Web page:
The general picture of Mizrahi Jewry, just prior to European colonization, with a few exceptions, is one of extreme poverty, filth, alcoholism (Jews distilled and consumed their own anisette), disease, ignorance and “diffused violence” suffered at the hands of local rulers and the general Muslim population, who had barely a leg up on the Jews.

 Read article in full

More about Georges Bensoussan

Tuesday, September 03, 2019

Judge calls for Jewish convict to be deported to Yemen

For the first time, an Israeli judge has ordered the deportation of a Jewish convicted sex offender back to his native Yemen, reports Israel National News. There are thought to be about 50 Jews remaining there.



Jews living in Yemen. All save about 50 have now left

 The Makor Rishon daily reported Friday about the case of Avraham Salem Alhadad, who immigrated to Israel in 2007 on a student visa. Alhadad’s visa expired while he was serving a 5 1/2-year prison term handed down in 2014 for molesting and sexually assaulting a minor from his own family. The former student of a religious seminary, or yeshiva, in Bnei Brak was declared an illegal alien upon his release this year.

 His application to be naturalized under Israel’s Law of Return for Jews and their relatives was denied citing his criminal record.

His application for asylum, based on his claim that his leaving Yemen in 2007 for the Jewish state would expose him to persecution there, also was dismissed.

 Last week, a judge ordered the Interior Ministry, which was seeking Alhadad’s deportation to Yemen, to detail how it intended to deport him to a country with which Israel has no diplomatic relations.

Read article in full

Monday, September 02, 2019

Egypt criticises own sportsman for shunning Israeli judoka

It's an indication of how far Egyptian policy has moved: it is now to show solidarity with  Israel. Instead of defending the Egyptian judoka who lost to Israeli Sagi Muki at a recent contest in Tokyo, the Egyptian government has criticised him for refusing to shake hands. Haaretz reports:


The moment when Egyptian Judoka Mohamed Abdelaal turned away from Sagi Muki's outstretched hand.

The Egyptian Foreign Ministry has criticized an Egyptian judoka, Mohamed Abdelaal, for refusing to shake the hand of his Israeli opponent, Sagi Muki, who defeated the Egyptian in the semifinals of the World Judo Championships. The Israeli went on to win the championship on Wednesday.

Despite Muki's historic gold medal on Wednesday at the World Judo Championships in Tokyo, Arab sports media devoted much of their attention to Abdelaal. Following his loss, Abdelaal refused to shake hands with Muki, who had extended his own hand. For its part, the Egyptian Foreign Ministry issued a statement that "sports needs to be kept separate from politics."

 On Thursday, Egyptian Judo Federation Vice President Marzouk Ali issued a statement saying that the Abdelaal's refusal to shake Muki's hand was the result of unfairness in the Egyptian's loss. "There was injustice behind Abdelaal's loss," Ali said. "The Israeli should have lost, which didn't happen, and the Egyptian judoka therefore didn't shake his hand."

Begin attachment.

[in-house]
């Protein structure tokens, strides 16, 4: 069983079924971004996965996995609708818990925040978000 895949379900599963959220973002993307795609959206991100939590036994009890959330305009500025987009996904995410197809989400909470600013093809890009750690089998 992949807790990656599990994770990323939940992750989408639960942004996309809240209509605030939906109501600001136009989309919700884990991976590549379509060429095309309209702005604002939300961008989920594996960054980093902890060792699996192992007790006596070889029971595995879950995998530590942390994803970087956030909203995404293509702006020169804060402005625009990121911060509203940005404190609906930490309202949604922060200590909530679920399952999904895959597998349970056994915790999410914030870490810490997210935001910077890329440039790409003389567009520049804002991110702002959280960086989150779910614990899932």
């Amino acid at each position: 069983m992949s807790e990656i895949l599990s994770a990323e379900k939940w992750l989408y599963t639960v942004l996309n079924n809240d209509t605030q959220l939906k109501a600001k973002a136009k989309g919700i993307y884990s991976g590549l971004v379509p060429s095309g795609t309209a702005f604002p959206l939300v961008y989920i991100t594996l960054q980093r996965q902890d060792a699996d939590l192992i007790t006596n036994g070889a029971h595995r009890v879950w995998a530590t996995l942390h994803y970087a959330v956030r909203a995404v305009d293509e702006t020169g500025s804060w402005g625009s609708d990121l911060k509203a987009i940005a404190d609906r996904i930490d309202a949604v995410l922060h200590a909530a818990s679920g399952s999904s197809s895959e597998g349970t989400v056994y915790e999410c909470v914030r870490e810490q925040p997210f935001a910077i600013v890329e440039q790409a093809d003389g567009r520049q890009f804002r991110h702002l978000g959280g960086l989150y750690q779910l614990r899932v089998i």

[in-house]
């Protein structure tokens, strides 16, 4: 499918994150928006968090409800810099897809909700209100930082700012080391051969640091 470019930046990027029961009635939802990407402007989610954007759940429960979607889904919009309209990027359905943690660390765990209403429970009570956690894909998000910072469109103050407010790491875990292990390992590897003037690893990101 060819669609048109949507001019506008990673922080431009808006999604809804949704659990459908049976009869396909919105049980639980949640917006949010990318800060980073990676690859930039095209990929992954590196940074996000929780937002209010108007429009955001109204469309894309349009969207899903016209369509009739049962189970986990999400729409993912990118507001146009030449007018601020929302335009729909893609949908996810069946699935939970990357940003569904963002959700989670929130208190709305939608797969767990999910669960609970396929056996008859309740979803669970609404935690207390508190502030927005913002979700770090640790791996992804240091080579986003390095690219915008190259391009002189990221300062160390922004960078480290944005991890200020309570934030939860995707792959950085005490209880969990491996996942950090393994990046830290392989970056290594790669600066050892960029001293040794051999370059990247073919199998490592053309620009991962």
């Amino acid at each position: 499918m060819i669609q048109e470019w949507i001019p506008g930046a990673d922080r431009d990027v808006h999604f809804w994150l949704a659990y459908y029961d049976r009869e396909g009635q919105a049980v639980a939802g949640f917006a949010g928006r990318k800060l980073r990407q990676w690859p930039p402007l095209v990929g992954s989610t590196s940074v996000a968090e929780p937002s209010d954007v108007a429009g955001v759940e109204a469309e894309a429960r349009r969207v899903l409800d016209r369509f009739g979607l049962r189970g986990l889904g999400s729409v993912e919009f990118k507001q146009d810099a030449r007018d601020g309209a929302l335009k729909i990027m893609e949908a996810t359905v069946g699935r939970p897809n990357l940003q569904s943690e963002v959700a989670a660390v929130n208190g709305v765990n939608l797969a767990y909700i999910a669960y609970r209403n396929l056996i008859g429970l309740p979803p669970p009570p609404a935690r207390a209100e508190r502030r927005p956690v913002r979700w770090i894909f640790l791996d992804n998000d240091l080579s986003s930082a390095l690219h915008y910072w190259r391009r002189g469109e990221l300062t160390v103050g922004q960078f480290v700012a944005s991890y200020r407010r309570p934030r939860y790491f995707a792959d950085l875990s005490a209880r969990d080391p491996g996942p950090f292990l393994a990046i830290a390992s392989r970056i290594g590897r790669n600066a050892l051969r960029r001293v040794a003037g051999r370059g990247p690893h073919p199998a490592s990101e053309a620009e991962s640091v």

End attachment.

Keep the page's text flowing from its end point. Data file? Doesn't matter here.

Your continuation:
Read article in full

Iranian Judoka defects after being pressed not to face Israeli (Jerusalem Post)

Sunday, September 01, 2019

Did you escape Iraq? Write your story

Next year Iraqi Jews will be marking 70 years to the start of the "Tasqit" - the great exodus of de-nationalised Jews airlifted to Israel. The year 2020 will also mark 50 years since the first Iraqi Jew escaped illegally through northern Iraq. A book recording their personal stories is planned:



David Kheder Basson (pictured), chairman of Academics from Iraq in Israel, plans to publish a book of personal eyewitness accounts. He is calling for all those who escaped to contribute their personal stories so that they could be collated into a book.

The 3,000-member Iraqi Jewish community which stayed behind after the 1967 Six Day War became hostage to the regime. It suffered  one of the worst periods of persecution and liquidation, particularly after the Baath  party came to power in 1968.


The remaining community suffered a terrible period of persecution after 1967: nine Jews were hanged in Baghdad in 1969.

In the summer of 1970 Fouad Sawdayee z"l managed to escape with his family via Kurdistan to Iran and to freedom. This encouraged the majority of Iraqi Jews to follow in his footsteps (via different escape routes) and to leave Iraq in 1970 and 1971. Finally, in the autumn of 1971, the Iraqi government started granting passports and within few years most of the remaining community left. Most of the Iraqi Jews ended up in Israel, though there are many who chose to live in Canada, USA, the UK and the Netherlands.

Each one has his own personal and his family story to tell. No two stories are alike.

David Basson would like to collect some 50 “personal eyewitness accounts” of 4-7 pages each and publish them in a book in commemoration of the 50 years anniversary. The writers can either write in English or Hebrew, in whatever languagethey feel comfortable with. It is likely that the book will be published in English and Hebrew. Contact Bassond@gmail.com

Joe Shemtob's escape story 

Emil Somekh's story

Not without my grandmother